- Apr 14, 2003In VT nº43 on p. 29 was published a chart of prepositions and enclitic
pronouns. I was wondering how others do interpret the following:
ÓNI, ONYE "you (both) with me" or simply "(you) with me".
Furthermore, the pronoun _-ni, -nye_ should be declined in the
accusative case (since they are not subject).
[These forms both seem likely to mean simply *'(together) with
me' -- I'm not sure why the word 'you' is included in the glosses
above, unless it is assumed that _ó-_ here must have a dual
sense, as described in "Quendi and Eldar", referring to "the
meeting, junction, or union of two things or persons, or of
two groups thought of as units" (XI:367). But if so, this would
not preclude the use of _óni, onye_ with other words or
prepositions than 'you': "God is with me", "You are with me",
"He/she/it is with me", etc. In fact, pretty much any "A with B"
construction could be viewed as "dual" in the sense of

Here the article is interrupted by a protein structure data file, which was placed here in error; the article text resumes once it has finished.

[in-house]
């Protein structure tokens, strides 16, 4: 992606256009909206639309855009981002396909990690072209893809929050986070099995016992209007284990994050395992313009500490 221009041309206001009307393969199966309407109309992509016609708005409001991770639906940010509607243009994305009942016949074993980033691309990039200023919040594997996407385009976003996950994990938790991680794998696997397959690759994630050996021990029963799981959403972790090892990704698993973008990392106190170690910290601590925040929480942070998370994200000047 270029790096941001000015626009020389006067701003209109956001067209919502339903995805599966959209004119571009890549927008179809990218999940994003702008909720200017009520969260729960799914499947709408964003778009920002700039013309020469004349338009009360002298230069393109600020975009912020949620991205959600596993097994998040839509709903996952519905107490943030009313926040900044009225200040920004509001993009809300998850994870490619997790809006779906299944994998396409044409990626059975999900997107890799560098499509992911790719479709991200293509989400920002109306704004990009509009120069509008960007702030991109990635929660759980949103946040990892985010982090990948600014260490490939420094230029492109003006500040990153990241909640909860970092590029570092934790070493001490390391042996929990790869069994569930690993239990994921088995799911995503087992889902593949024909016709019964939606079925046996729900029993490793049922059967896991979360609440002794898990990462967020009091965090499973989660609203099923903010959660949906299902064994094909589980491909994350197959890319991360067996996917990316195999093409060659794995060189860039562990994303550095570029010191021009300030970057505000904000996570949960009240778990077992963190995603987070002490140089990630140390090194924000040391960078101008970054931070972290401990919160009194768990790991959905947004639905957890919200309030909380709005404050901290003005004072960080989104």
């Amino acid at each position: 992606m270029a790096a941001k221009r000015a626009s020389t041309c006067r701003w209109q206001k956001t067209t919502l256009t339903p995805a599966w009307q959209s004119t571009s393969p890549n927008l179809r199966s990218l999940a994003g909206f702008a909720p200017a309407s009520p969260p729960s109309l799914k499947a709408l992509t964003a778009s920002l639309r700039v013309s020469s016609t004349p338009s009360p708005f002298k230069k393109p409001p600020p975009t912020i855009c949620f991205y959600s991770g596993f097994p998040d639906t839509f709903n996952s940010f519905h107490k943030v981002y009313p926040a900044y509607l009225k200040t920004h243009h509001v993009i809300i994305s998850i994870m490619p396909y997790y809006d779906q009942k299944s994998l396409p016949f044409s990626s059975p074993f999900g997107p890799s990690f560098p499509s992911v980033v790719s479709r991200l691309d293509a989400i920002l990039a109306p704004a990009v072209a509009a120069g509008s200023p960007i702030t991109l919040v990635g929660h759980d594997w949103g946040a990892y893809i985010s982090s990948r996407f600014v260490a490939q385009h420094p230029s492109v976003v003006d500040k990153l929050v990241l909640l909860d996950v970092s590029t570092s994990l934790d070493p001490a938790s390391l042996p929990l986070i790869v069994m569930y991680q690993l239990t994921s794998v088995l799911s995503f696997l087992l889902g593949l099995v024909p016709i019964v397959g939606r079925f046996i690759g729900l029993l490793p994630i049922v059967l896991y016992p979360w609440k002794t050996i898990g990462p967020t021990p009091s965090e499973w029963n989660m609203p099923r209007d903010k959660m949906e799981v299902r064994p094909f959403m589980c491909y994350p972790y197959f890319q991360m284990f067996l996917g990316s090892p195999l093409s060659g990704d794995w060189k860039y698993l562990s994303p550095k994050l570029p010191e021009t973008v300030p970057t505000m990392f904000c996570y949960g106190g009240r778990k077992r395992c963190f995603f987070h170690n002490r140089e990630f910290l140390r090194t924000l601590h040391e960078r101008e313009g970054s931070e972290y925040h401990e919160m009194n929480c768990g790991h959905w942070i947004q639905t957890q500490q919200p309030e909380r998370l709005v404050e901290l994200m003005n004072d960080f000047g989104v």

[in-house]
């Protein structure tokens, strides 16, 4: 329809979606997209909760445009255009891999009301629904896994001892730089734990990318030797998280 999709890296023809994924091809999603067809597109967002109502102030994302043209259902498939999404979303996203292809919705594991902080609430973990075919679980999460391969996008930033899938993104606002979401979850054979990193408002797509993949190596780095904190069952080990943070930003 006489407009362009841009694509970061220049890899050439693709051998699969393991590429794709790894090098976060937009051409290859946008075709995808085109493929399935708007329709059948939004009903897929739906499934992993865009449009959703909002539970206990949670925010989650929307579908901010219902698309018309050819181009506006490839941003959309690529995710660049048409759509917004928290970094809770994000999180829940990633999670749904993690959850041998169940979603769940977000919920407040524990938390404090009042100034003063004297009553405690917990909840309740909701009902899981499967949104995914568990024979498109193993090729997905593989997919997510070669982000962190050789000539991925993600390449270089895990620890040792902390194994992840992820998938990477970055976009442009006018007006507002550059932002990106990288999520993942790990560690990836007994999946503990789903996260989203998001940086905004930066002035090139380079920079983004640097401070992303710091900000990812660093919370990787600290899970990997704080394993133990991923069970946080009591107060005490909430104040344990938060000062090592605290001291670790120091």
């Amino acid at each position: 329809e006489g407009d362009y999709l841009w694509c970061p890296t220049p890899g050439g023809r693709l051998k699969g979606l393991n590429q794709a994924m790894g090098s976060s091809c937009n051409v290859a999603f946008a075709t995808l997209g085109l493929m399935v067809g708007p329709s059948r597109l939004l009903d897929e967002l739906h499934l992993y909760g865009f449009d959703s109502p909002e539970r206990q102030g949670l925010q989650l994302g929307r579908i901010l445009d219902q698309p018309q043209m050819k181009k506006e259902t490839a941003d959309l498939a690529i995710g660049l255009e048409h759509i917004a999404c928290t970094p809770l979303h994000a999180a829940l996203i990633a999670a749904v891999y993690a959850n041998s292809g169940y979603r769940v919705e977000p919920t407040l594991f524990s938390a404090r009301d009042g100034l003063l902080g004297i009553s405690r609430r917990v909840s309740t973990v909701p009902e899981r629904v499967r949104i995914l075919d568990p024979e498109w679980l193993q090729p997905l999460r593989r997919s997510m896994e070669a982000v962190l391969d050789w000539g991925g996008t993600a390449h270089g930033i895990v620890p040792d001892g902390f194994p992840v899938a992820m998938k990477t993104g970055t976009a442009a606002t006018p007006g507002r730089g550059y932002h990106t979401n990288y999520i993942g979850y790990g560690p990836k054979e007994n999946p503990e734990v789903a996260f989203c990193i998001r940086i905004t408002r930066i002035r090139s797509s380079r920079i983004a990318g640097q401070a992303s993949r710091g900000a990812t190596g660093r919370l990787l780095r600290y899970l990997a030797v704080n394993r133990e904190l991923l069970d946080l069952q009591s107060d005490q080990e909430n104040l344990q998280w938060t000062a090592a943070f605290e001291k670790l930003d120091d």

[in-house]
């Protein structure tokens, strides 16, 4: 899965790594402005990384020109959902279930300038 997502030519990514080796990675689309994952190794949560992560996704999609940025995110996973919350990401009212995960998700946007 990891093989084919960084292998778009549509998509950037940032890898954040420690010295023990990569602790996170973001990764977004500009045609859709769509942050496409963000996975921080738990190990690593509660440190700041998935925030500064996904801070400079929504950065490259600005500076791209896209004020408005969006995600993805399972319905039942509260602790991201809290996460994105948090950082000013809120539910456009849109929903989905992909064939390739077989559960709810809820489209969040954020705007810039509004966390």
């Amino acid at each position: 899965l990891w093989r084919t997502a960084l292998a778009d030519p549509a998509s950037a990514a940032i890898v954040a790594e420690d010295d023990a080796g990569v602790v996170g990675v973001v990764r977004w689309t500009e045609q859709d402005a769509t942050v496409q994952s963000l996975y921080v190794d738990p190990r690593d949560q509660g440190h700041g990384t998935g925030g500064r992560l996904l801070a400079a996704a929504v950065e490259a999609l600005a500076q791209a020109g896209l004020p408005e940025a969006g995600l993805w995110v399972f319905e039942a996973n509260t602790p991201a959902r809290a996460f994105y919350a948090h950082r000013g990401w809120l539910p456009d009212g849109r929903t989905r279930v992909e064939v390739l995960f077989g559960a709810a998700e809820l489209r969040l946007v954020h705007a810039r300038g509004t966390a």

describing a "union of two things or persons, or of two
groups thought of as units".
And while we might indeed theoretically _expect_ that a
pronominal object of a preposition would be in the accusative
case, it is clear from the many forms cited in VT43 -- _onye_,
_olye_, _carelye_, aselye_, _canye_, _calye_, _etemme_,
_mimme_, etc. -- that Tolkien envisioned (at the time of the
writing of the various Q. Catholic prayers) that nominative
endings such as _-nye_, _-(e)lye_, etc. could in fact be attached
to prepositions to serve as objects. The chart in question
indicates that these forms coexisted with forms such as _óni_,
_óle_, in which the endings _-ni, -le_ actually are accusative
in form. -- PHW]
- Next post in topic >>